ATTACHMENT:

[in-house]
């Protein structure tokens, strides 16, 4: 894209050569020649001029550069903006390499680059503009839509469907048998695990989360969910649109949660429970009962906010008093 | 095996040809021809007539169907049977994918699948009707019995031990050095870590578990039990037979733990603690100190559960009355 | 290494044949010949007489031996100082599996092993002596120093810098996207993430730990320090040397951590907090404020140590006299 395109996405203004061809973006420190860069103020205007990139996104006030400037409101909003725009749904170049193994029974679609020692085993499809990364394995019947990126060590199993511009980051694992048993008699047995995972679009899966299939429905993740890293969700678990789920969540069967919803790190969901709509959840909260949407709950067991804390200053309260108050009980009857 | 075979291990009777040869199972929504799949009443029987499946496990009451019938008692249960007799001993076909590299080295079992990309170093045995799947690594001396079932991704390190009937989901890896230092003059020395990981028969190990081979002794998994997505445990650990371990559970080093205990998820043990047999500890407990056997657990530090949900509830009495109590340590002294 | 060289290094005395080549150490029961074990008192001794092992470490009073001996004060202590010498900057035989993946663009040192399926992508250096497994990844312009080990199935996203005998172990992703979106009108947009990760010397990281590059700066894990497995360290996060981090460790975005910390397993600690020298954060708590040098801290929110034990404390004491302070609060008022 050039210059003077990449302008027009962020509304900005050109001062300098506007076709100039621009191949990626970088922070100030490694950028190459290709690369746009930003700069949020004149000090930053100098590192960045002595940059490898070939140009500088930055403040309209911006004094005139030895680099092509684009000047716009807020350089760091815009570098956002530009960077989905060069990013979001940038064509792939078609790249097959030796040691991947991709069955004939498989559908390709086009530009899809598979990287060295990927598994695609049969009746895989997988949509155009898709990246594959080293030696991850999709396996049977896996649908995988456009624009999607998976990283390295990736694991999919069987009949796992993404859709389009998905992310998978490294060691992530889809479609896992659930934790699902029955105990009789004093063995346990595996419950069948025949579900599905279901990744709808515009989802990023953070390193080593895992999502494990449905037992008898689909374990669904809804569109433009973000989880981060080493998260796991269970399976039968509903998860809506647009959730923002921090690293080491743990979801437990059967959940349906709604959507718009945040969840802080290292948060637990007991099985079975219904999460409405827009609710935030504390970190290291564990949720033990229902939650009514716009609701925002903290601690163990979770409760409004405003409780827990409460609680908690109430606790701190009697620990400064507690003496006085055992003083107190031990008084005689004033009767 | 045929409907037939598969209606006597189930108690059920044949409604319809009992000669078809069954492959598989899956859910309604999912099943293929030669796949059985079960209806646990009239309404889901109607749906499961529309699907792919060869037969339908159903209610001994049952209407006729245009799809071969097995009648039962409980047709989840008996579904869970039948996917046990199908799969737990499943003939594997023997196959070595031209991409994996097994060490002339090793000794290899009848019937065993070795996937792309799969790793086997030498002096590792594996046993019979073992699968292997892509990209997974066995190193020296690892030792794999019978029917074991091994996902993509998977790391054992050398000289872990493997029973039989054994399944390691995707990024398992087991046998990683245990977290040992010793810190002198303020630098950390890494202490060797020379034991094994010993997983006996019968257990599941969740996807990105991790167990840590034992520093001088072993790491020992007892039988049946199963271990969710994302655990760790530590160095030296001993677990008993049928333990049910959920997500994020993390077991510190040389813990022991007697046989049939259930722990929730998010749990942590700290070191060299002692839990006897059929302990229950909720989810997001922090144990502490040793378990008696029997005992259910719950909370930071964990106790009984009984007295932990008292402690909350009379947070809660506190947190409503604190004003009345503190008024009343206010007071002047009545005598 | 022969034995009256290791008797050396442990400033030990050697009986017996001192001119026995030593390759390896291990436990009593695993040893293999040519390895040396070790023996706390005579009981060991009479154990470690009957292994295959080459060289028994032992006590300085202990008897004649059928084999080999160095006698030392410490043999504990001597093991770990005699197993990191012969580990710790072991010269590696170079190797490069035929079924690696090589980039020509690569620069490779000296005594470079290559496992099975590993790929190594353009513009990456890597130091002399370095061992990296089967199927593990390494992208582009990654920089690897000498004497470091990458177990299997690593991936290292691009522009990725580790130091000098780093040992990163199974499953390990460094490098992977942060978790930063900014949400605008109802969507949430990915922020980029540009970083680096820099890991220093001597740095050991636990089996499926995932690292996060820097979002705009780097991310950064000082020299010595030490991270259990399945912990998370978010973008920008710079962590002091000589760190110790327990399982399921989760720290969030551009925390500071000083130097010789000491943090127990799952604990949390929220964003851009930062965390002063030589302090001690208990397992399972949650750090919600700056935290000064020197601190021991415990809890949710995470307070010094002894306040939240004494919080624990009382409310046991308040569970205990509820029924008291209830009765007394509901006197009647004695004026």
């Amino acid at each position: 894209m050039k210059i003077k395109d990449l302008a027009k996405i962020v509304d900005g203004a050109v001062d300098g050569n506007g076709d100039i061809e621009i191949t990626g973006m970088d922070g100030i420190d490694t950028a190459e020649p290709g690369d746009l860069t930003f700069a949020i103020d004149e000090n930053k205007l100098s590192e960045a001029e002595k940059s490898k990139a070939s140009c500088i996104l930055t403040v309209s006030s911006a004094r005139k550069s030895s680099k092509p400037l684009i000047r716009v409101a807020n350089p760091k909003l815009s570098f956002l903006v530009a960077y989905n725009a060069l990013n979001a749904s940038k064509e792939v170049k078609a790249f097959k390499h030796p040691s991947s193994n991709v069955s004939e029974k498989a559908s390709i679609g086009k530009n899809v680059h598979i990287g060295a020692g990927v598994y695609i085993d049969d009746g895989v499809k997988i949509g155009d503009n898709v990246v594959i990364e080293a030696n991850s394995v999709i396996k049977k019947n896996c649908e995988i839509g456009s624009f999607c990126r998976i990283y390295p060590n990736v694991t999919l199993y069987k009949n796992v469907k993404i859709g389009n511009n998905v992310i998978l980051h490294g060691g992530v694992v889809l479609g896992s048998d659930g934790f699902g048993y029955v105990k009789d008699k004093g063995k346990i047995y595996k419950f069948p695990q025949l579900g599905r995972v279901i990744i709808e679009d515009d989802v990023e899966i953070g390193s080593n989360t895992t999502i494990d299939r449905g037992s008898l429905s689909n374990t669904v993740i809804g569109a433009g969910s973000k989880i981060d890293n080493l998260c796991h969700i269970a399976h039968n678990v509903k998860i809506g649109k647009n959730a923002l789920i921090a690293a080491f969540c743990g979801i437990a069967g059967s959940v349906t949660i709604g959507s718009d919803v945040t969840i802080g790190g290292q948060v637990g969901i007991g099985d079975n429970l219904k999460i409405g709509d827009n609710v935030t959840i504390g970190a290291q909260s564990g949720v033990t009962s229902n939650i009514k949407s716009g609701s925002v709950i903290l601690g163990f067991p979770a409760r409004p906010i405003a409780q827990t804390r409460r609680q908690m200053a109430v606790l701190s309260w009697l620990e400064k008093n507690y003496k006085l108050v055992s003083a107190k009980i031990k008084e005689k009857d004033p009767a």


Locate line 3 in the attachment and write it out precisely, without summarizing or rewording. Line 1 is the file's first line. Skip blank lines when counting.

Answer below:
């Amino acid at each position: 894209m050039k210059i003077k395109d990449l302008a027009k996405i962020v509304d900005g203004a050109v001062d300098g050569n506007g076709d100039i061809e621009i191949t990626g973006m970088d922070g100030i420190d490694t950028a190459e020649p290709g690369d746009l860069t930003f700069a949020i103020d004149e000090n930053k205007l100098s590192e960045a001029e002595k940059s490898k990139a070939s140009c500088i996104l930055t403040v309209s006030s911006a004094r005139k550069s030895s680099k092509p400037l684009i000047r716009v409101a807020n350089p760091k909003l815009s570098f956002l903006v530009a960077y989905n725009a060069l990013n979001a749904s940038k064509e792939v170049k078609a790249f097959k390499h030796p040691s991947s193994n991709v069955s004939e029974k498989a559908s390709i679609g086009k530009n899809v680059h598979i990287g060295a020692g990927v598994y695609i085993d049969d009746g895989v499809k997988i949509g155009d503009n898709v990246v594959i990364e080293a030696n991850s394995v999709i396996k049977k019947n896996c649908e995988i839509g456009s624009f999607c990126r998976i990283y390295p060590n990736v694991t999919l199993y069987k009949n796992v469907k993404i859709g389009n511009n998905v992310i998978l980051h490294g060691g992530v694992v889809l479609g896992s048998d659930g934790f699902g048993y029955v105990k009789d008699k004093g063995k346990i047995y595996k419950f069948p695990q025949l579900g599905r995972v279901i990744i709808e679009d515009d989802v990023e899966i953070g390193s080593n989360t895992t999502i494990d299939r449905g037992s008898l429905s689909n374990t669904v993740i809804g569109a433009g969910s973000k989880i981060d890293n080493l998260c796991h969700i269970a399976h039968n678990v509903k998860i809506g649109k647009n959730a923002l789920i921090a690293a080491f969540c743990g979801i437990a069967g059967s959940v349906t949660i709604g959507s718009d919803v945040t969840i802080g790190g290292q948060v637990g969901i007991g099985d079975n429970l219904k999460i409405g709509d827009n609710v935030t959840i504390g970190a290291q909260s564990g949720v033990t009962s229902n939650i009514k949407s716009g609701s925002v709950i903290l601690g163990f067991p979770a409760r409004p906010i405003a409780q827990t804390r409460r609680q908690m200053a109430v606790l701190s309260w009697l620990e400064k008093n507690y003496k006085l108050v055992s003083a107190k009980i031990k008084e005689k009857d004033p009767a």